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What was the contribution of tanks towards winning the war for Britain?

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Tanks are heavily reinforced war vehicles that are intended to clash with the opponent face-to-face using heavy artillery like machine guns to directly fire at the enemies and other powerful weapons to destroy walls. Protective covering as well as the ease of movement gives it the security it requires. The tracks are what give the tank such an ease of movement. The Mark 1 tank was the first ever tank and was used in The Battle of the Somme on the 15th September 1916. The tanks were intended to be used on the 1st July but were not ready and were delayed until autumn. They were sent to the battlefield due to the dreadful infantry losses from the War and were created so that they could sustain the infantry assault across no-man's-land; for the necessity of overcoming the stalemate of the trenches and for a further reason. The name tank came from the code name. They kept the tank a secret by referring to it as a water carrier, later developed as the water tank. This top-secret vehicle was not known by anybody else. "It had been a secret, marvellously hidden. We war correspondents, who came to hear of most things in one way or another, had not heard a whisper about it until a few days before these strange things went into action."- This is what Philip Gibbs, who was a journalist who reported the war on the Western Front (Battle of the Somme), said. The Mark 1 tank was designed by William Tritton and Major Walter Gordon Wilson. The male tank consisted of a crew of 8, weighed 28.4 tonnes, carried two 6-pounder QF's as primary armament and three .303 in Hotchkiss Machine Guns as secondary armament. ...read more.


Another quote from an ex-soldier reads "The tank advancing over firm ground crushed the German wire defences like so much paper."- This is what A W Bacon said in 'I Was There'. The caterpillar tracks contributed to the win of the war as they are what gave the tanks the necessary grip (not perfect) and what gave them the skill to simply crush the barbed wire that separated them and the Germans. If they didn't have this, the tanks would just slide chaotically and the barbed wire would get trapped whatever the tank was driving on. Another piece of equipment that they used to improve the grip of the tanks, and to get the tank out if it was stuck was an 'unditching beam' (see Fig. 5), which was merely a piece of wood that would be dropped in front of the tracks when needed but gave an additional bit of grip. The tanks' strength also gave them an advantage. They could break through walls, other barriers and smash through groups of soldiers. They could also break through various buildings for instance, they could get through a tower or church. "...I noticed a brick wall right up against the nose of the tank, but as we had been through so many before I did not hesitate, but just trod on the gas and charges straight though...we were inside a church, and had routed a machine-gun nest."- This is what A W Bacon said in 'I Was There!' The strength also made it bullet-proof. This strength contributed to the win of the war as it is this that was most valuable because this is what gave them the advantage of being immune to any sorts of destruction. ...read more.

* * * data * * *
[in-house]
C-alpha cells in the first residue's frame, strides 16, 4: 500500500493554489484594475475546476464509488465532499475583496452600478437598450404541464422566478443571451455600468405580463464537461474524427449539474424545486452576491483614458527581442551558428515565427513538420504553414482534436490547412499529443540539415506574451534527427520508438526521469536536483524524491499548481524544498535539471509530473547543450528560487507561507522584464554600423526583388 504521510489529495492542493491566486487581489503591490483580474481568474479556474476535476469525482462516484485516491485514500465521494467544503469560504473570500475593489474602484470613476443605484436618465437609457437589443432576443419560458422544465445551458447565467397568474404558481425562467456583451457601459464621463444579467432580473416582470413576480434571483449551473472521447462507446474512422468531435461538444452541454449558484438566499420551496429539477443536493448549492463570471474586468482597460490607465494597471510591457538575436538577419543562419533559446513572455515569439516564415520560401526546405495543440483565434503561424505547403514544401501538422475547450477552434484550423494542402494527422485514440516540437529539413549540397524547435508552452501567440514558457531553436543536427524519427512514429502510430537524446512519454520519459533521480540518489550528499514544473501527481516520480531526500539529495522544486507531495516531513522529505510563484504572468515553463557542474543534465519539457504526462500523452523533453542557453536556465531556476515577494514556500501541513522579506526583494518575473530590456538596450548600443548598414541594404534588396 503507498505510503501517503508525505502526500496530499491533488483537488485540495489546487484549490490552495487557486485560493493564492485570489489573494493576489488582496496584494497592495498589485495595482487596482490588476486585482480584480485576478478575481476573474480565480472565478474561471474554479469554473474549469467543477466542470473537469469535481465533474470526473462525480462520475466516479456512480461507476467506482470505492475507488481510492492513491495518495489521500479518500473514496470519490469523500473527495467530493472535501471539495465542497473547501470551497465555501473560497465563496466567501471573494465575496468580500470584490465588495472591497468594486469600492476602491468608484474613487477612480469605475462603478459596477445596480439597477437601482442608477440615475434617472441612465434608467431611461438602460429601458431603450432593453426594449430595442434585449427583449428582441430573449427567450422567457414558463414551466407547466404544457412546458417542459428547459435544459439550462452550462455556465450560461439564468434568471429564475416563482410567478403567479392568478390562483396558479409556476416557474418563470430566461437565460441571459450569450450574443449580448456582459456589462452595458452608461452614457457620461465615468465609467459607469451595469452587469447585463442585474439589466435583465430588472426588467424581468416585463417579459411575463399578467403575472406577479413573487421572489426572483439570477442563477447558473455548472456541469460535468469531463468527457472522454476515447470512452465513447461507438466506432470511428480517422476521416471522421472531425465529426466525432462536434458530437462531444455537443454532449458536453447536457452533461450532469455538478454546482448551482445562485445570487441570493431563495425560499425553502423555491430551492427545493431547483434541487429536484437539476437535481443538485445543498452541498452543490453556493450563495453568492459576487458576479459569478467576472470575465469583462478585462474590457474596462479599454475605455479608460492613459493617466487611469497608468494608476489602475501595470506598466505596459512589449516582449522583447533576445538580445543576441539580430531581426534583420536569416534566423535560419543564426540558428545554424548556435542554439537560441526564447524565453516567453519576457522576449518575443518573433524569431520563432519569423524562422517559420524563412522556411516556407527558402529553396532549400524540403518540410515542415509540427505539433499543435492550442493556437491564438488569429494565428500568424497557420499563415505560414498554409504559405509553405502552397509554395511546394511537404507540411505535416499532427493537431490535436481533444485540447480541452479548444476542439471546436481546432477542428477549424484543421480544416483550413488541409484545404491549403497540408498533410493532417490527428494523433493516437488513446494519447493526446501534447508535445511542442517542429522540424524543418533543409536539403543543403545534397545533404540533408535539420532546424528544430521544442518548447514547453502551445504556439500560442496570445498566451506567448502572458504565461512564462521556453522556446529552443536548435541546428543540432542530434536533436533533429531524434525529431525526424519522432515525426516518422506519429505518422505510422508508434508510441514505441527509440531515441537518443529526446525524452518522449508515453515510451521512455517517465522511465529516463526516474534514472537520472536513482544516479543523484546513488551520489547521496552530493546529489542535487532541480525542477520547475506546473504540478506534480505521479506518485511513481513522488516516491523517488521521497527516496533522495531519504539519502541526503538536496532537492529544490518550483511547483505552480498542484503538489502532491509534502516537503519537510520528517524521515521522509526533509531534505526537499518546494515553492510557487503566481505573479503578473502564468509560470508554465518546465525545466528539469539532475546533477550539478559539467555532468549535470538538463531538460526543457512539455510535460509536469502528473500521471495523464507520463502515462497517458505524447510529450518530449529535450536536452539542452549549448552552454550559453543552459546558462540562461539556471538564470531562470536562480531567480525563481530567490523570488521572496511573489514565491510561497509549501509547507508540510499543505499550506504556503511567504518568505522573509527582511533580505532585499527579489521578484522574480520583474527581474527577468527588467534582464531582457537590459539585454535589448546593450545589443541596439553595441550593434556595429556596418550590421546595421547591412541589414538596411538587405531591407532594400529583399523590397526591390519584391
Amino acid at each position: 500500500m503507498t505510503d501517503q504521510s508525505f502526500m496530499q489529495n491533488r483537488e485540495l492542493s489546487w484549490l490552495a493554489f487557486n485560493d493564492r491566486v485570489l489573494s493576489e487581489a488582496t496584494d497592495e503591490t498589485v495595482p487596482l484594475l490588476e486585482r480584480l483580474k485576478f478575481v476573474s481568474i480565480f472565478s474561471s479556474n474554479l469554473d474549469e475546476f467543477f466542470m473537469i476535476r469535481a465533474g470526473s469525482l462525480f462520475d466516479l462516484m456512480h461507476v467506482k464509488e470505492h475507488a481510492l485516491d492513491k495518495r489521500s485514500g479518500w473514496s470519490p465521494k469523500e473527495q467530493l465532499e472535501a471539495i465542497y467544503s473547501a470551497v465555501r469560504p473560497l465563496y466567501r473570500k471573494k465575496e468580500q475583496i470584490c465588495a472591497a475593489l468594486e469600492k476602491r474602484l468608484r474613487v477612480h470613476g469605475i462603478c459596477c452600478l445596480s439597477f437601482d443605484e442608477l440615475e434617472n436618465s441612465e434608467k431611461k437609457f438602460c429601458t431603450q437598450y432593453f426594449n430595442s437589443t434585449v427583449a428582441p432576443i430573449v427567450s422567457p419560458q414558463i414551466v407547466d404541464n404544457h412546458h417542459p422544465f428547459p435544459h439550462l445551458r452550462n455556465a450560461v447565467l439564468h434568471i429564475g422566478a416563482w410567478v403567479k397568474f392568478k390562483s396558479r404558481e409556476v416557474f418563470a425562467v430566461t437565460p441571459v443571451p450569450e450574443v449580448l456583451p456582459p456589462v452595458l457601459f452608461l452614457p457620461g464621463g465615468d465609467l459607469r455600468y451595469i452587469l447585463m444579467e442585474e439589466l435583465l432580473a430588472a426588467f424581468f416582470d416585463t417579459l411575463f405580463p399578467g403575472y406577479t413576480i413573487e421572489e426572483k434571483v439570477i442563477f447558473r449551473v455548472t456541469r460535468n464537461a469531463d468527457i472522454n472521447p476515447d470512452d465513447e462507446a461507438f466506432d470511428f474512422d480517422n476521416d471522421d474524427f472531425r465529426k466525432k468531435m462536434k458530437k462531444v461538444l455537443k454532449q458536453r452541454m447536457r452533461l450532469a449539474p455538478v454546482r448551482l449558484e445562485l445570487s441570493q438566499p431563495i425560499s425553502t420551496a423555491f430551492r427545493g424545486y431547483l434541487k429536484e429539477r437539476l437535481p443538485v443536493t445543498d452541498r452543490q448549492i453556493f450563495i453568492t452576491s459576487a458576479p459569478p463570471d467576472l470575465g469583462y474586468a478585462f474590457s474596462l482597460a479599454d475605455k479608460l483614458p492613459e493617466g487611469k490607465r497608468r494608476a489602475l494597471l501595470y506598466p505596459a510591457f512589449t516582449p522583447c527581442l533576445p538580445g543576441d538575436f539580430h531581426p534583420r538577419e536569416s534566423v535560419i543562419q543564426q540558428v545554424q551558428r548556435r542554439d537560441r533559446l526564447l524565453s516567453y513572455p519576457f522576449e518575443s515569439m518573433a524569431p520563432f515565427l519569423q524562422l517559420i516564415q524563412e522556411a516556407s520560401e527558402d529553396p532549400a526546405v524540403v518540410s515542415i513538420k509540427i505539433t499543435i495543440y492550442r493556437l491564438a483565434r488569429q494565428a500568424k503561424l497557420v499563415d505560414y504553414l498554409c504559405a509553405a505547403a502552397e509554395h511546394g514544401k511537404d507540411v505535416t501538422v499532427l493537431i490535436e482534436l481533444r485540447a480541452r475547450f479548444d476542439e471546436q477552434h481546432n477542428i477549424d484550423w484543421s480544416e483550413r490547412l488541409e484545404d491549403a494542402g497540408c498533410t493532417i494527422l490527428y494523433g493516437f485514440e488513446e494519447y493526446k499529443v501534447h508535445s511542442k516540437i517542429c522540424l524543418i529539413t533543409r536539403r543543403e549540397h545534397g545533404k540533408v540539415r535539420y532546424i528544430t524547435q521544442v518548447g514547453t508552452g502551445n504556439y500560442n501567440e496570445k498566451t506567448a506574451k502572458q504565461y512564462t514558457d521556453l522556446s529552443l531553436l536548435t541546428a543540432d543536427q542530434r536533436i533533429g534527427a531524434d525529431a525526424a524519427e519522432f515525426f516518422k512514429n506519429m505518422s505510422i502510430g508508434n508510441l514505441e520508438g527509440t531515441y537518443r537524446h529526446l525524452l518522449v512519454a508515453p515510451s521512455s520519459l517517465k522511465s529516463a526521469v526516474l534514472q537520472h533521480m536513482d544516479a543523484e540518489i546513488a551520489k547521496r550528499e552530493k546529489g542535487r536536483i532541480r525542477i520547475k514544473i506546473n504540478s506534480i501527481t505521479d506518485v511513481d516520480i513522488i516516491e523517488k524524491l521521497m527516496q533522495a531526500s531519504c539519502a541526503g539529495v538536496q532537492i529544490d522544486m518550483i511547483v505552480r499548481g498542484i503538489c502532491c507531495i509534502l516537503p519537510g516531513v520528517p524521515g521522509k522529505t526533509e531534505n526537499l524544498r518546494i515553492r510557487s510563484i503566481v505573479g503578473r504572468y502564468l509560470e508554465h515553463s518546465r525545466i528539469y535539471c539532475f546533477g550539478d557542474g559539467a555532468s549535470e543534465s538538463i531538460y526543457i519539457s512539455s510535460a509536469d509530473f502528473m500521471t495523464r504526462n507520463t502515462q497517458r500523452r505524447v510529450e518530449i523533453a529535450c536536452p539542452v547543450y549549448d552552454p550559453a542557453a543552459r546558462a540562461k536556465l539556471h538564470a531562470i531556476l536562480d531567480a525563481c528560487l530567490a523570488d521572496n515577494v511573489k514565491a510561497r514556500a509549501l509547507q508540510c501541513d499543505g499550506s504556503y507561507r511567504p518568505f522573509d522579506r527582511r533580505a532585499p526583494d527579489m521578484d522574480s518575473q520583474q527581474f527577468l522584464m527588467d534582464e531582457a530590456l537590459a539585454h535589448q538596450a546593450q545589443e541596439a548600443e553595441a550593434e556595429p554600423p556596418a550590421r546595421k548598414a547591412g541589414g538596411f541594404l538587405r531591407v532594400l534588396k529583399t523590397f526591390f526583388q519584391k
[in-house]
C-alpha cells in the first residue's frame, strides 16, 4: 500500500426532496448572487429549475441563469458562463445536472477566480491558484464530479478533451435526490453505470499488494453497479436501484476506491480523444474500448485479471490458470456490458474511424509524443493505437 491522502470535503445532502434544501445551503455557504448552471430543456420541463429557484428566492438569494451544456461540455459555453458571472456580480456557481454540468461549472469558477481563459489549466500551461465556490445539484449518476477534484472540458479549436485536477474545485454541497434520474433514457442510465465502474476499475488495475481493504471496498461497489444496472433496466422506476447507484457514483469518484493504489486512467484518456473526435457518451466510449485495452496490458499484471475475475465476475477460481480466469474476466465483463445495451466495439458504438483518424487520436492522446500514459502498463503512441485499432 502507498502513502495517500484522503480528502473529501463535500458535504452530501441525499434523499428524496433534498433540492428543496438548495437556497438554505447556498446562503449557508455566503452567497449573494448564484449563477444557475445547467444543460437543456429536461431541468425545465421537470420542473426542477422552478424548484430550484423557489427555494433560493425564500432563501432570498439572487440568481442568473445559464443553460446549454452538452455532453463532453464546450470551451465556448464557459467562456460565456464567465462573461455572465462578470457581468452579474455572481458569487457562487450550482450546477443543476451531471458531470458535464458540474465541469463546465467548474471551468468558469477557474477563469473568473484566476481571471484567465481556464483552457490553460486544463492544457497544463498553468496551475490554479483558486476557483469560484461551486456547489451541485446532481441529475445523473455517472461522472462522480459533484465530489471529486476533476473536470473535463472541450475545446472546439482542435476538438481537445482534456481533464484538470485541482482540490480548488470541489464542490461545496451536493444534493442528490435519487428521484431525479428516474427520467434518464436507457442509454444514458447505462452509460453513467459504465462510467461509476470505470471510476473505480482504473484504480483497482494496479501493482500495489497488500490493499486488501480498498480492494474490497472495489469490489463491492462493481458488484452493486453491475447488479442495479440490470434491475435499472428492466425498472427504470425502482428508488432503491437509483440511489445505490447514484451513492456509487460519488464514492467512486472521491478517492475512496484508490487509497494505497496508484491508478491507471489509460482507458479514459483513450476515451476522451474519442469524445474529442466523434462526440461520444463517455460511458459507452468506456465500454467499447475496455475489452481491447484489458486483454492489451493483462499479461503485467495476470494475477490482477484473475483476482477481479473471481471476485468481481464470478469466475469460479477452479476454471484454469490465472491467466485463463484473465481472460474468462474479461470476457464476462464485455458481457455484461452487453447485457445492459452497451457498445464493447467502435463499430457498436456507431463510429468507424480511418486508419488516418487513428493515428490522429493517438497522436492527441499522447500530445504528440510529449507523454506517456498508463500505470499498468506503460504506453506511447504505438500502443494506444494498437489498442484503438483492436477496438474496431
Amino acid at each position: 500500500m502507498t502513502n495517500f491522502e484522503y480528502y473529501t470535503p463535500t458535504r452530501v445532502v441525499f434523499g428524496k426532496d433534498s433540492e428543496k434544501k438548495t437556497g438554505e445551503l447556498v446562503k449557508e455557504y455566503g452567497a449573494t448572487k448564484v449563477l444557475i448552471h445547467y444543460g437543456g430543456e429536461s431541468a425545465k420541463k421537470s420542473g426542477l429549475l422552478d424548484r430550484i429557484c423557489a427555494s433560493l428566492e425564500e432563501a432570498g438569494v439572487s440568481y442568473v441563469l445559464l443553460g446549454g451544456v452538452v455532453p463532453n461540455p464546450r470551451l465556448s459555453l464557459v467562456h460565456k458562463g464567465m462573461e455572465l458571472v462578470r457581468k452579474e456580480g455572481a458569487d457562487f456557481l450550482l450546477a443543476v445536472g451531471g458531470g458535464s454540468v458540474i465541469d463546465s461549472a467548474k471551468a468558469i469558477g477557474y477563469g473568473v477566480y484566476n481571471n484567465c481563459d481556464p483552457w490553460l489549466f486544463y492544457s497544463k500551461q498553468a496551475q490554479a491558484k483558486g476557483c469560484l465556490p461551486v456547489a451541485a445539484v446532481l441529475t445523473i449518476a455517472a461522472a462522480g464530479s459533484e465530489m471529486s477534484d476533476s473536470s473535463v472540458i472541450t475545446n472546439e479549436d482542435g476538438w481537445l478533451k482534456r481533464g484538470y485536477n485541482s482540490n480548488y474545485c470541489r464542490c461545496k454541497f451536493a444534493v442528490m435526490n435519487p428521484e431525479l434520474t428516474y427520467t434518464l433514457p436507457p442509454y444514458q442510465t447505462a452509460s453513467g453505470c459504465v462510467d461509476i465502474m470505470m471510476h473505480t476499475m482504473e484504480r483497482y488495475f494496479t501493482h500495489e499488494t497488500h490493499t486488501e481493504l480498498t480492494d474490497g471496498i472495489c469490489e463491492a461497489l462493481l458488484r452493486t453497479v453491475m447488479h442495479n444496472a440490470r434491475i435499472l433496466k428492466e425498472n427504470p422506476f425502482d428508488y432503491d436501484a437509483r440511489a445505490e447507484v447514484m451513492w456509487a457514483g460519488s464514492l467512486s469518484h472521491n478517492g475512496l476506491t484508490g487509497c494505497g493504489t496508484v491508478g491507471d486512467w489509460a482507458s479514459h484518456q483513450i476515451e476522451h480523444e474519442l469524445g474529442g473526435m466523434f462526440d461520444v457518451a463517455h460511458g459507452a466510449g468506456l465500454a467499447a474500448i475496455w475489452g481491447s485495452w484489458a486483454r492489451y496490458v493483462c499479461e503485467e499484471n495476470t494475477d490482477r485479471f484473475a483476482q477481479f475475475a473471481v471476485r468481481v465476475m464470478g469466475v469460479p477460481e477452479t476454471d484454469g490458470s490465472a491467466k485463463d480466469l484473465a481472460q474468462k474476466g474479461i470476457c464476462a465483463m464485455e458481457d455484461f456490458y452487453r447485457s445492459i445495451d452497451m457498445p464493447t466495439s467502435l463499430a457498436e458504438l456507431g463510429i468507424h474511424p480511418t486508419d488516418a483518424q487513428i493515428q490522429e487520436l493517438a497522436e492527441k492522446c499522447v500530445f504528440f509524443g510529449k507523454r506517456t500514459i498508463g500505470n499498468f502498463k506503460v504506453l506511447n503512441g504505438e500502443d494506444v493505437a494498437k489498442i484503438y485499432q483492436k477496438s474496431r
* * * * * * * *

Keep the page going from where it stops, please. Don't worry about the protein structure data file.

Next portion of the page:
A young woman would stand inside a tank and people would have their war bonds and certificates, which you would purchase, specially stamped by the young women inside the tank (see Fig. 7). The success in London meant that the tank bank spread to other cities and countries. In London, holy men, ex-soldier heroes, and other famous people were asked to stage a performance in front of all the people on the top of a tank. This also generated popularity. They even created a competition to see which town could invest the most money per head. This was the most flourishing tank operations in the entire war. Before the picture of the tank was taken, the tank was the superstar of cartoons, songs and musical shows. They made videos out of the tanks and by late 1916; it had reached the stage at the Gaiety Theatre in London. 16 girls, under the control of the infamously suggestive young French singer Regine Flory, sang a rather provoking song called Tanko. This outraged some of the soldiers and one in particular, Siegfried Sassoon, hit back with a fuming piece of music called Blighters. It went: I'd like to see a Tank come down the stalls, Lurching to rag-time tunes, or 'Home, Sweet Home' And there'd be no more jokes in music-halls To mock the riddled corpses round Bapaume However, the cartoons did not make the soldiers or the people angry. The tanks were seen in Newspapers as wild beasts (see Fig. 8) and they exaggerated their descriptions by referring to them as dragons and pre-historic beasts (using realistic terms might have been useful to the enemy). These cartoons where rather comical and made the audience laugh. Overall, I feel that tanks made an immense contribution to the winning of the war. This is through their sheer strength and the fear they struck into the opponents. ...read more.

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